South-east Asia and America under Trump

US-Thailand: Stagnation and missed opportunities

The election of Donald Trump as America's next president has introduced uncertainty into ties between the world's superpower and other countries. Five scholars at the ISEAS -Yusof Ishak Institute evaluate the likely impact on key nations in South-east Asia.

Mr Donald Trump has yet to finalise his choices for senior foreign policy posts. He ran a campaign bereft of a vision for American policy towards Asia. The political, economic and security issues confronting South-east Asia and its constituent countries merited no mention during the presidential campaign.

It is, however, possible to identify factors likely to bear on US-Thai relations in the years ahead. On balance, these factors point to likely stagnation in those relations despite the start of a new reign in Bangkok and the opportunity with which the eventual collapse of the political project of the National Council for Peace and Order (NCPO) junta will present Washington.

Such is the thrall in which Mr Trump holds the pro-trade Republican members of both Houses of the US Congress that his party's supine majority in the Senate will not dare move to ratify the Trans-Pacific Partnership (TPP) agreement before President Barack Obama leaves office.

The NCPO government's interest in acceding to the TPP has signalled a determination to seek a counterweight to Thailand's flourishing relations with China. The diminished prospect that the TPP will take effect with the US as a member may deprive Bangkok of this strategic option.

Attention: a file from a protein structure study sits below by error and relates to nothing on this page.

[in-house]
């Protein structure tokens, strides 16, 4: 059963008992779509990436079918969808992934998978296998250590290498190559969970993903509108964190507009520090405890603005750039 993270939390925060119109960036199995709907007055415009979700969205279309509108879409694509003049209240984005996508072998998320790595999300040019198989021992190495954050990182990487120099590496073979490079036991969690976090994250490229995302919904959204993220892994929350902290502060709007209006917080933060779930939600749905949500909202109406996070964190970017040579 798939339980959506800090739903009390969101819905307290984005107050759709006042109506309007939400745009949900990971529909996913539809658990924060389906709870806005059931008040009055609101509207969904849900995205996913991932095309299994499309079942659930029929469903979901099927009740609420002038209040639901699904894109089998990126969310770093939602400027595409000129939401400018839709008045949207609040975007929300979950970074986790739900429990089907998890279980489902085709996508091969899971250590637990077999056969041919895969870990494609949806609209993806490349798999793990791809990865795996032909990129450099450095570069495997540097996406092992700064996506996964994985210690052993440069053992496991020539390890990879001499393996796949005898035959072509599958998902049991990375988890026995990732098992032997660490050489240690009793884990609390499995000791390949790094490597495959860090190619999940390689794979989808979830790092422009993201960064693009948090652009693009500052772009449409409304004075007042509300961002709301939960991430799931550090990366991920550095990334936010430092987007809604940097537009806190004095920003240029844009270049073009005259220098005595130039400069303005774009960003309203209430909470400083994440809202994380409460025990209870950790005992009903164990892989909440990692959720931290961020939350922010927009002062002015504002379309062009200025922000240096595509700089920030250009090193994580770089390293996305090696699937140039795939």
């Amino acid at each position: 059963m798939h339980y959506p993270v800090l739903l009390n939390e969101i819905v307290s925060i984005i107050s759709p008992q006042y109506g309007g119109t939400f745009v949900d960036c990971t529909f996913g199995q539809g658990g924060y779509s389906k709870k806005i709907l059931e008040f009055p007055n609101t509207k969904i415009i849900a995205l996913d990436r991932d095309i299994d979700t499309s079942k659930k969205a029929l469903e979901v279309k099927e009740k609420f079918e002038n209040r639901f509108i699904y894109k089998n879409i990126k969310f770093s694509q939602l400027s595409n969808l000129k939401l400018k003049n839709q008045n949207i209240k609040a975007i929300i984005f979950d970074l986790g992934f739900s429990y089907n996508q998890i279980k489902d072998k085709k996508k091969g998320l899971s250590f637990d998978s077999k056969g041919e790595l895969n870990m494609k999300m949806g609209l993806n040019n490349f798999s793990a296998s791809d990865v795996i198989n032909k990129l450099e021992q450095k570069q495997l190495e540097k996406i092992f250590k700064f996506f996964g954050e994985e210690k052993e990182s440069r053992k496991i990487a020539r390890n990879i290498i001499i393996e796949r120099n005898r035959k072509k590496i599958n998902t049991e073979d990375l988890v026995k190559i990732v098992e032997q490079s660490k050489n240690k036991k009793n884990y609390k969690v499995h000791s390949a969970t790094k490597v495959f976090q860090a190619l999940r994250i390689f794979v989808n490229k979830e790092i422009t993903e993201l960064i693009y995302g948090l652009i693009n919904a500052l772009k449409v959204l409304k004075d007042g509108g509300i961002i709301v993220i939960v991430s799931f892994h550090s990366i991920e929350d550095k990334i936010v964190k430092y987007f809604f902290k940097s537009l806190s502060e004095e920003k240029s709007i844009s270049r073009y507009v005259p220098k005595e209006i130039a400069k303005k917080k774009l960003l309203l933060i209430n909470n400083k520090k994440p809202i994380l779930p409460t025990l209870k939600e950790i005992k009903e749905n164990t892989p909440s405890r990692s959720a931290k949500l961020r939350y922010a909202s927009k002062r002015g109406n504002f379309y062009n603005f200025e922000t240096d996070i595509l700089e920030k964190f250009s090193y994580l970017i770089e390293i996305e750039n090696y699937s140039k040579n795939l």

The identity of Mr Trump's ambassador to Bangkok and of his choices for senior positions in the Bureau of East Asian and Pacific Affairs and other bureaus at the Department of State, the Pentagon and on the National Security Council will help shape American-Thai relations in the years ahead.

One line of thought in Washington suggests that the Trump administration will draw further on appointees with experience in military intelligence in Afghanistan and Iraq.

Officials with this background might attach importance to historically close ties between the Thai and US militaries. Their approach might, ironically, dull the impact of Mr Trump's notoriously "transactional" approach to the world and provide at least some continuity to US-Thai relations at a time when China seeks to undermine American alliances around the globe. It might, however, attach less importance to aligning the US with the democratic forces to which Thailand's future belongs.

  • The writer is co-coordinator of the Thailand Studies Programme at the ISEAS - Yusof Ishak Institute.

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A version of this article appeared in the print edition of The Straits Times on November 23, 2016, with the headline US-Thailand: Stagnation and missed opportunities. Subscribe